Mexican authorities confirmed that a body found in the state of Puebla is that of journalist Anabel Flores Salazar, who was kidnapped from her house in Veracruz this past Monday, according to magazine Proceso.
The confirmation was made by the attorneys general of Puebla and Veracruz, the State Commission for the Care and Protection of Journalists (CEAPP) and by forensic analysts after the relatives of the reporter traveled to Puebla to identify the body, Proceso added.
According to news site Zeta, the body was found hanging from a tree, with a plastic bag over its head. Proceso added that the body was partially clothed and found in an area 30 minutes from the town where the journalist lived.
At dawn on Monday, Feb. 8, a group of armed men entered Salazar Flores’ home in Veracruz and took her away "to complete an arrest warrant against the reporter," her family said at the time.
The journalist covered crime for the newspaper El Sol de Orizaba and worked for other media like El Mundo de Orizaba and El Buen Tono, according to Animal Político.
When confirming the kidnapping of journalist, the State Commission for the Care and Protection for Journalists in Veracruz said Flores Salazar was a "incisive reporter and reported on organized crime."
Mexico is one of the most dangerous countries for journalists. In a report from the International Federation of Journalists, the country was listed third in a ranking of the countries with the highest numbers of journalists killed in the last 25 years; the organization registered 120 cases in Mexico.
Veracruz has become one of the most dangerous states for journalists. Of the seven murders of journalists that happened in 2015 in the country, three occurred in this state. In July 2015, the organization Article 19 said that since 2000, 18 reporters had been killed in Veracruz and that 12 occurred during the adminsitration of current Governor Javier Duarte.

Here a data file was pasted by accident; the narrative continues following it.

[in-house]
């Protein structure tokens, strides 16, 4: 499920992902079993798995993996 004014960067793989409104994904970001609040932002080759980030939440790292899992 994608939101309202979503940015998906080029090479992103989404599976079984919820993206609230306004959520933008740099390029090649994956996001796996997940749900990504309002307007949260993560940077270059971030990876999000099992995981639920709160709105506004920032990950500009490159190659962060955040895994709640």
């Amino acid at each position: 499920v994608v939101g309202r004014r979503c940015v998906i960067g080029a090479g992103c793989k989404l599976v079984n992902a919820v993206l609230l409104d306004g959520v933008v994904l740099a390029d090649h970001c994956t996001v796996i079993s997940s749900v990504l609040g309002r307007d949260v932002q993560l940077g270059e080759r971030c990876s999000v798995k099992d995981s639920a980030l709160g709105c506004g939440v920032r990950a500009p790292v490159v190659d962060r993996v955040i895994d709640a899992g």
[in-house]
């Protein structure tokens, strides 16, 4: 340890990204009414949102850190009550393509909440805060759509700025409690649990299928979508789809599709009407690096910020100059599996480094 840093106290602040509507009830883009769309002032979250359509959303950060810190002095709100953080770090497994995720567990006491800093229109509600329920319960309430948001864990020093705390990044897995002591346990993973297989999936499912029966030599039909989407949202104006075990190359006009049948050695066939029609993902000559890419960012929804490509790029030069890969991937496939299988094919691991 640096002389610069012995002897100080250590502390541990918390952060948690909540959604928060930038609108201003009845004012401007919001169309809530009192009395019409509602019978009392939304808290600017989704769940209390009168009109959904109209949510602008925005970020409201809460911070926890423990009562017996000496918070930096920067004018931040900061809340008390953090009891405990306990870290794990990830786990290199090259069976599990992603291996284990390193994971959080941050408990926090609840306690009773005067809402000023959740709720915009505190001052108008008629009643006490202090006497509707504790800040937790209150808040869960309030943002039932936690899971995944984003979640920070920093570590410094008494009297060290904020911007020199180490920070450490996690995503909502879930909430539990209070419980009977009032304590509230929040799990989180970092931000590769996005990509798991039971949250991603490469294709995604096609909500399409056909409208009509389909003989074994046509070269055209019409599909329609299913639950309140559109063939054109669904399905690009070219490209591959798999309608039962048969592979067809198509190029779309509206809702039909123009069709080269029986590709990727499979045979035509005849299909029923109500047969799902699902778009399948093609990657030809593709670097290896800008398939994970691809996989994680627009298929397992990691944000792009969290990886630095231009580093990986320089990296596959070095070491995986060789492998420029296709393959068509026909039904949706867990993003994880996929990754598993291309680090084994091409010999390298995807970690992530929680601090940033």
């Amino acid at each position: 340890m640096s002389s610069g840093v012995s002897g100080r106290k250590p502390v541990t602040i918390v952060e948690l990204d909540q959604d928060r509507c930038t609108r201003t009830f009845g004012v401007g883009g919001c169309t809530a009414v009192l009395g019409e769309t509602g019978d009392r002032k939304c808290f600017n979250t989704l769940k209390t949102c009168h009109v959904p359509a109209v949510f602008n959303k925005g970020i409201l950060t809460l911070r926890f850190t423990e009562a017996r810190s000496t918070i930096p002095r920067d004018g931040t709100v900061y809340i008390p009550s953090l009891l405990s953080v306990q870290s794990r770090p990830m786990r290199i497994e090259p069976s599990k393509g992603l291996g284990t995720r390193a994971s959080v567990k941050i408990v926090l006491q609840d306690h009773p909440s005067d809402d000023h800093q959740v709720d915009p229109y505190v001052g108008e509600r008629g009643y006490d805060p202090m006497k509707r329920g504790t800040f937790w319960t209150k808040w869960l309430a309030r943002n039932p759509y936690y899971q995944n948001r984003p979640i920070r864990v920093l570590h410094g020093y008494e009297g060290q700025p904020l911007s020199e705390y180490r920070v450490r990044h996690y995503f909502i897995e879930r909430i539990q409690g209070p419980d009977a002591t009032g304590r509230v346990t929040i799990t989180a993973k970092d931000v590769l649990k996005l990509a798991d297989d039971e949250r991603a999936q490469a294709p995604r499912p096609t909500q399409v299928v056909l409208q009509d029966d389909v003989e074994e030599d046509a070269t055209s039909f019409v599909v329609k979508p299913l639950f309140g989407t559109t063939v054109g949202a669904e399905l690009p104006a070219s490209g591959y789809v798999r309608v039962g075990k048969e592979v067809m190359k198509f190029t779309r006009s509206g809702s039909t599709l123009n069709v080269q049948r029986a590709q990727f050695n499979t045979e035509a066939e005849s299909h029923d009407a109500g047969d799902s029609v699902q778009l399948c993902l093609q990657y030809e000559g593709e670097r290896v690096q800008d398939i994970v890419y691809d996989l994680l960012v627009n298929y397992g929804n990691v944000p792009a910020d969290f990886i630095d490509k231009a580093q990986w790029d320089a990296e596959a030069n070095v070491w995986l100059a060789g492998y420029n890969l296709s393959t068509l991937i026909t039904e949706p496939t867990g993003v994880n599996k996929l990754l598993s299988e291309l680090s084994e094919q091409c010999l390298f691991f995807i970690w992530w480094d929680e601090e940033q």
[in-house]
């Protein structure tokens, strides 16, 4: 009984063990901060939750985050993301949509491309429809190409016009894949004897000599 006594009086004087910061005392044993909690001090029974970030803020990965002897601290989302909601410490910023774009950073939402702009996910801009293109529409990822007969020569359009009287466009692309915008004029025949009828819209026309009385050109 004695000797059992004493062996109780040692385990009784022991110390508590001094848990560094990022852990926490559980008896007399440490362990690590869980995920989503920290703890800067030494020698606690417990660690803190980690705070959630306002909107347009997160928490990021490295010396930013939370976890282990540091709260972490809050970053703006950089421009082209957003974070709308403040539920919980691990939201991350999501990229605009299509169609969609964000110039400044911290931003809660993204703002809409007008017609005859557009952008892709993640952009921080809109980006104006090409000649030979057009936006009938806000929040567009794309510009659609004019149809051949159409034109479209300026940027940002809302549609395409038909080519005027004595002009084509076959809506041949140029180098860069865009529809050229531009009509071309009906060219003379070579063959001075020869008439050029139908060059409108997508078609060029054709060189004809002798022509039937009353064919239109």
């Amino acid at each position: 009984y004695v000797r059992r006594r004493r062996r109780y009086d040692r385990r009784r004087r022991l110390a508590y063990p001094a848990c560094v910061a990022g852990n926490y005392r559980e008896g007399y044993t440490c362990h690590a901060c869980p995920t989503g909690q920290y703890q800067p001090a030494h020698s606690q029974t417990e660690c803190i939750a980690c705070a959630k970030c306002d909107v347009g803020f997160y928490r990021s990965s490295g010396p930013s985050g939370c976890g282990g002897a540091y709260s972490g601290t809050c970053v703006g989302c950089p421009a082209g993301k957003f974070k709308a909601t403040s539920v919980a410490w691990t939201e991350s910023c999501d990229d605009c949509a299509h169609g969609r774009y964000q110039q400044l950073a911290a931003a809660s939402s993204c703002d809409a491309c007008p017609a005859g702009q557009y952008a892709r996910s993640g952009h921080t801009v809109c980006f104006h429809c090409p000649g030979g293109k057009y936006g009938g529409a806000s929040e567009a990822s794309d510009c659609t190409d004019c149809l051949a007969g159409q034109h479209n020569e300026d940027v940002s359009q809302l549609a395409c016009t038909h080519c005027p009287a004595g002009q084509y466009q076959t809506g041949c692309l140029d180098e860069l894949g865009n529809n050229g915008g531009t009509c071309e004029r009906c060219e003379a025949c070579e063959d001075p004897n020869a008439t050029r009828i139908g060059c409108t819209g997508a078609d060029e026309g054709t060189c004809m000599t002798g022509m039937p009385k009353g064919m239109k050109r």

However, the exercise of freedom of expression is not only affected by murders of journalists. According to organization Article 19, "in the country, 23 journalists are missing and authorities have not yet brought truth and justice in those cases.” The figure is the highest in the world, according to the organization.
The report "The disappearance and forced disappearance of those who exercise freedom of expression in Mexico," presented on Feb. 9, found that, on average, two journalists have disappeared in the country each year from 2003 and 2015.
For Article 19, the report "exposes the failure of the state and the unwillingness to address these grave violations of human rights". The organization noted in particular the case of Moisés Sánchez Cerezo who was kidnapped and found dead days later.
Veracruz, Michoacan and Tamaulipas are the states with the most cases with four disappearances each.
In 96 percent of the cases, journalists covered issues like corruption and security related to public officials and organized cirmes, the report added. In 23 percent of the cases, the journalists previously had received threats.
Note from the editor: This story was originally published by the Knight Center’s blog Journalism in the Americas, the predecessor of LatAm Journalism Review.